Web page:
United States Ambassador to China Nicholas Burns had a tight schedule last month, traveling extensively from Shenyang in the country's northeast to Hangzhou farther south, while in between back to Beijing to present his credentials to President Xi Jinping.
His advice to fellow Americans? Well, learn Chinese and bring more U.S. students to China.
"I have only one personal goal," Burns said in an online discussion with the Stimson Center on Tuesday. "That is, we want to learn Mandarin," he said, adding that he has discussed this with his wife, Libby.
"We're struggling — first-year students of Mandarin — and it is so helpful just to have a few phrases when you travel to a place like Hangzhou, Guangzhou or Shenyang," said Burns, who was confirmed for the ambassadorial post in December 2021 and arrived in Beijing in March 2022.
During the one-hour "in-depth discussion of U.S.-China relations", Burns discussed a wide range of issues at the center of the world's most consequential bilateral relationship.
Most of his comments on competition with China, tariffs, human rights, cross-Strait relations and other topics toed the official line of Washington, but Burns highlighted a point that has been sidestepped over the past few years: people-to-people exchange.
"We're trying to deepen our channels between the two governments, and that includes the other branches of government, the legislative branch as well as the executive," Burns said.
"On the citizens' side, as you know, people-to-people diplomacy is really the ballast in any relationship," Burns added.
Citing what he called "startling data", the envoy said there are about 295,000 Chinese students in the U.S..Meanwhile, there are only 350 U.S. students on Chinese campuses, because of the COVID-19 pandemic, compared with thousands a decade ago.
Late last month, Burns traveled to a new campus of New York University Shanghai, a U.S. higher education program created in China 10 years ago. "Enjoyed discussing U.S.-China relations with students, faculty, and leadership," he wrote in a post in both English and Chinese on social media on April 25.
The ambassador also visited the prestigious Tsinghua University in Beijing, where there are about 70 U.S. Schwartzman scholars, and after being serenaded at his residence by The Shanghai Quartet, a string group that formed in 1983, Burns wrote on April 22, "Music truly is a bridge between the American and Chinese people."
"But we need more of this, and we need it between our students, certainly, we need tourist travel. And we certainly need business travel, because that is kind of the foundation if you will, of any relationship between two countries," he said.
Over the past few years, there had been reports that many Chinese students and scholars were "deported, denied visas, interrogated and harassed for no reason, with the chilling effect overshadowing the educational and people-to-people exchanges between the two countries", Qin Gang, then Chinese ambassador to the U.S., said in an interview with Forbes on April 29 last year.
"Nothing should cut off people-to-people contacts and friendship. We shouldn't let disinformation, lies and prejudice stand in the way of our people-to-people relations and shouldn't let them create isolation and division between our two peoples," Qin wrote in an article published in International Studies that same month.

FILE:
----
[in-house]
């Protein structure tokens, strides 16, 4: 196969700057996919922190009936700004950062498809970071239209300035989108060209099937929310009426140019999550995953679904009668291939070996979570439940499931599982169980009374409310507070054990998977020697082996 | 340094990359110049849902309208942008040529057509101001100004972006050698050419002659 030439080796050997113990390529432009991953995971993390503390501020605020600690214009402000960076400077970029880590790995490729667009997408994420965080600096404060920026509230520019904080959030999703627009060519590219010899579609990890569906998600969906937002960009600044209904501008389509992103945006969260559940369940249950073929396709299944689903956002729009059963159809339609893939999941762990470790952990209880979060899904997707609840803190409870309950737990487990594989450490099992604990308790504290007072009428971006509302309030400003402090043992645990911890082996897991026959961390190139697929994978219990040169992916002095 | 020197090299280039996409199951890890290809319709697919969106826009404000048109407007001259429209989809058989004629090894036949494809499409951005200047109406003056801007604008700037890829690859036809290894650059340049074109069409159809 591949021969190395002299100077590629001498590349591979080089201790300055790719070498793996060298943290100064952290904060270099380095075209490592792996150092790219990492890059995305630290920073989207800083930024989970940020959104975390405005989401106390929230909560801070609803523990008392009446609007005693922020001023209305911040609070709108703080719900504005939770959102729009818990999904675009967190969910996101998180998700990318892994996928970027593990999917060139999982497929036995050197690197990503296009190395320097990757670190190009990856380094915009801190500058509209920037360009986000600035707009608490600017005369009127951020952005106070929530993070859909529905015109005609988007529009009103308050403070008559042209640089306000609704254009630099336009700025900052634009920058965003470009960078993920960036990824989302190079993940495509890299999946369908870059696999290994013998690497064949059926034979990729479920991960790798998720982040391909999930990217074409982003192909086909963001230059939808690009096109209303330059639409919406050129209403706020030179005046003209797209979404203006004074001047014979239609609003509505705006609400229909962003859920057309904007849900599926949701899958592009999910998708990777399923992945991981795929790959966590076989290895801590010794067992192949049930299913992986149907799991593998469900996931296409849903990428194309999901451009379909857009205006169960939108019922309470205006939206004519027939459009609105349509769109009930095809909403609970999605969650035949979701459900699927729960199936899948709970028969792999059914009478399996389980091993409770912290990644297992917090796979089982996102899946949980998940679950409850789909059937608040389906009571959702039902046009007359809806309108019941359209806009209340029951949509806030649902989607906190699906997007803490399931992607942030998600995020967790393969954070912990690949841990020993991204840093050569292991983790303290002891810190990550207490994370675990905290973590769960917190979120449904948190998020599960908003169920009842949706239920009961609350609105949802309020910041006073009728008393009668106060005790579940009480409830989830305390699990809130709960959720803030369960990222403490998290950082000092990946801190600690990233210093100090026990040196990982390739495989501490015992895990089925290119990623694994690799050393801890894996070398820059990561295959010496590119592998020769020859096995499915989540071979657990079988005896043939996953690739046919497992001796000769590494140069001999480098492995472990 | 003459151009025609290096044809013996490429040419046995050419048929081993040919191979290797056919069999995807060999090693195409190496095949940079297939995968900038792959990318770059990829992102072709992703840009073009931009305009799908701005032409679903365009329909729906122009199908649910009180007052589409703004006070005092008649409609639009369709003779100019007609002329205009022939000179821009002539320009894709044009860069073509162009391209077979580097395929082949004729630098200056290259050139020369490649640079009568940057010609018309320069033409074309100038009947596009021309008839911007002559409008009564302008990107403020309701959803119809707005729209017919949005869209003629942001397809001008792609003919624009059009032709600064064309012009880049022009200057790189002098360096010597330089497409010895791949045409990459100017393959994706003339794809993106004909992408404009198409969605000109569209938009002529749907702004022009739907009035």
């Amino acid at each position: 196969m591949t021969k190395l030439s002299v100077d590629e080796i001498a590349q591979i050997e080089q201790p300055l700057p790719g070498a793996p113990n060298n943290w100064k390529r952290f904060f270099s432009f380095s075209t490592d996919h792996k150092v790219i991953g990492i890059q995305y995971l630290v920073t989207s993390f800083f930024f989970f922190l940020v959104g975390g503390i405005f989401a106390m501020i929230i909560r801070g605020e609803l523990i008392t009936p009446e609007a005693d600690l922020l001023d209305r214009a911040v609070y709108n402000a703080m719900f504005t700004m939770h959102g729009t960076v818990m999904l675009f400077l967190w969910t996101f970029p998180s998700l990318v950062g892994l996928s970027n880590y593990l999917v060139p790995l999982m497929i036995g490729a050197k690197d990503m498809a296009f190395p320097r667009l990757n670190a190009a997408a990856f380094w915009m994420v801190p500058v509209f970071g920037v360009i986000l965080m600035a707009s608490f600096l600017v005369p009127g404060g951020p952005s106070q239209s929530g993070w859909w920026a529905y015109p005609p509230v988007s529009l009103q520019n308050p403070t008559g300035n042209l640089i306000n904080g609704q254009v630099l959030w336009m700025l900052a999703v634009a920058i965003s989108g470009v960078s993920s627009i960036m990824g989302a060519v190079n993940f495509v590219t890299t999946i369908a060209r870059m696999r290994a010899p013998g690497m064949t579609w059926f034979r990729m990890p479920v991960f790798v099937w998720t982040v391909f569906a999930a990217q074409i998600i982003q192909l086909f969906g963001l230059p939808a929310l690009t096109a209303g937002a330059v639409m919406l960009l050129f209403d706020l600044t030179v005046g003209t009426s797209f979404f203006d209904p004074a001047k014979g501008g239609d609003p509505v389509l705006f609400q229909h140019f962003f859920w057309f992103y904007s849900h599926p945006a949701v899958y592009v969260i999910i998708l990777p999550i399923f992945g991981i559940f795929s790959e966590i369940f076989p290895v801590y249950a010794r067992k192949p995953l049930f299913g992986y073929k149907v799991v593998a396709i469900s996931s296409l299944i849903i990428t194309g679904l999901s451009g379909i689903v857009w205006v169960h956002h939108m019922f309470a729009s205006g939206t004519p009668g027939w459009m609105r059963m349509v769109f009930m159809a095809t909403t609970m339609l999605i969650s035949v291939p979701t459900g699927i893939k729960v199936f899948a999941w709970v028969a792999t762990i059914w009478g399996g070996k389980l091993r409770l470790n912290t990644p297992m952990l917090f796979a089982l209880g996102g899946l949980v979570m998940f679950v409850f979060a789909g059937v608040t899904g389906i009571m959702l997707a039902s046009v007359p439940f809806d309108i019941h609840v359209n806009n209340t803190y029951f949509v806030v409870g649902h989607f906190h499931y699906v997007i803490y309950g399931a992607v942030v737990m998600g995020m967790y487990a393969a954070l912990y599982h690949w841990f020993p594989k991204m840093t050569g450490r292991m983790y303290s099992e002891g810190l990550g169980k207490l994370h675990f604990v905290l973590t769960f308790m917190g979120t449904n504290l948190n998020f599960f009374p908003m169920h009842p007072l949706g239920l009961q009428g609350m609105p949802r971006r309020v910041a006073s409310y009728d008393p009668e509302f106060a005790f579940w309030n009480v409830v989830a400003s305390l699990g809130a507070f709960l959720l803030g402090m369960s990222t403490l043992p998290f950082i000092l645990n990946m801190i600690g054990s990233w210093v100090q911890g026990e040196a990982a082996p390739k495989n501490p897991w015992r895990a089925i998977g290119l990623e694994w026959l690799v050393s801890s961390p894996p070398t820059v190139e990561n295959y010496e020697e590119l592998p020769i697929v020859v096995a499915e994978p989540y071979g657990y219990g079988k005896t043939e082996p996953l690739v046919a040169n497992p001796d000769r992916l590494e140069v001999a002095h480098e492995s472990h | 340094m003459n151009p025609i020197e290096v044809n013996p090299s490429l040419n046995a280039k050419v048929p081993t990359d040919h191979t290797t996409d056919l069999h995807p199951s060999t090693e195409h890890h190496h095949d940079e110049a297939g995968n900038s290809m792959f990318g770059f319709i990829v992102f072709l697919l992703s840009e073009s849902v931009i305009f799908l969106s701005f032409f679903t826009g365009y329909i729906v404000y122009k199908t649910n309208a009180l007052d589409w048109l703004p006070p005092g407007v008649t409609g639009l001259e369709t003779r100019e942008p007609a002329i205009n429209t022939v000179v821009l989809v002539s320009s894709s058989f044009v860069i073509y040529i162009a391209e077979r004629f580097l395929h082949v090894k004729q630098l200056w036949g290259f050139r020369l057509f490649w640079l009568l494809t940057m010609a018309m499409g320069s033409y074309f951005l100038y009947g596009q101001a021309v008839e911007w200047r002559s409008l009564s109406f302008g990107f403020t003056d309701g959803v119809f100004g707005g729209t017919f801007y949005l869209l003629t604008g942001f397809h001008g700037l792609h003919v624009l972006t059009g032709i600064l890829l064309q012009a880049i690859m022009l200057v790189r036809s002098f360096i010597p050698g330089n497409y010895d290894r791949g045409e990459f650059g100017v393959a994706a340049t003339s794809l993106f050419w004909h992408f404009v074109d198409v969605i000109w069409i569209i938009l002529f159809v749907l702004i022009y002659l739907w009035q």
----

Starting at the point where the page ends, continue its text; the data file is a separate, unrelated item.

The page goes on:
Burns also acknowledged that while many people have been worrying about the decoupling of the economy, a similar situation in societal engagement would be detrimental to U.S. interests.
"We've had a decoupling of our societies over the last three years. It's not healthy. It's not smart," he said.
"Despite the fact that our administration has really focused on the competitive aspects in large measure in our relationship, we do want to see students travel back and forth; we ought to want to see young Americans learning Mandarin, learning the culture and history of this country," he said.
Just as Burns was speaking, a group of Chinese business representatives traveled to Washington to attend the SelectUSA Investment Summit this week, but many Chinese companies registered for the event were unable to attend because their visas were denied, according to Xu Xueyuan, charge d'affaires of the Chinese embassy in the U.S..
"Senior U.S. officials have also said on many public occasions that the relationship with China is not a zero-sum game, and that the U.S. has no intention to see a decoupling. We welcome that, but also should say the U.S.' actions have not fully reflected their words," Xu said.
Xu made the remarks at a reception hosted by the China General Chamber of Commerce-USA on Monday. The Chinese delegation of about 50 businesses is the third-largest overseas delegation attending the annual event.
In the online discussion, Burns also said that Beijing and Washington need better and deeper channels, particularly at a time "when you've got big problems" and major disagreements in the relationship.
"We've never been shy of talking, and we hope the Chinese will meet us halfway on this," he said.
Liu Pengyu, a spokesman for the Chinese embassy in the U.S., noted that China and the U.S. have maintained "necessary" communication, whose value and significance lies in enhancing mutual understanding, managing differences and promoting cooperation.
"Communication should not be carried out for the sake of communication," Liu told China Daily.
"We call on the U.S. side to show sincerity, to work together with China, and to take concrete actions to create the conditions and atmosphere needed for communication and help bring China-U.S. relations back to the right track," Liu said.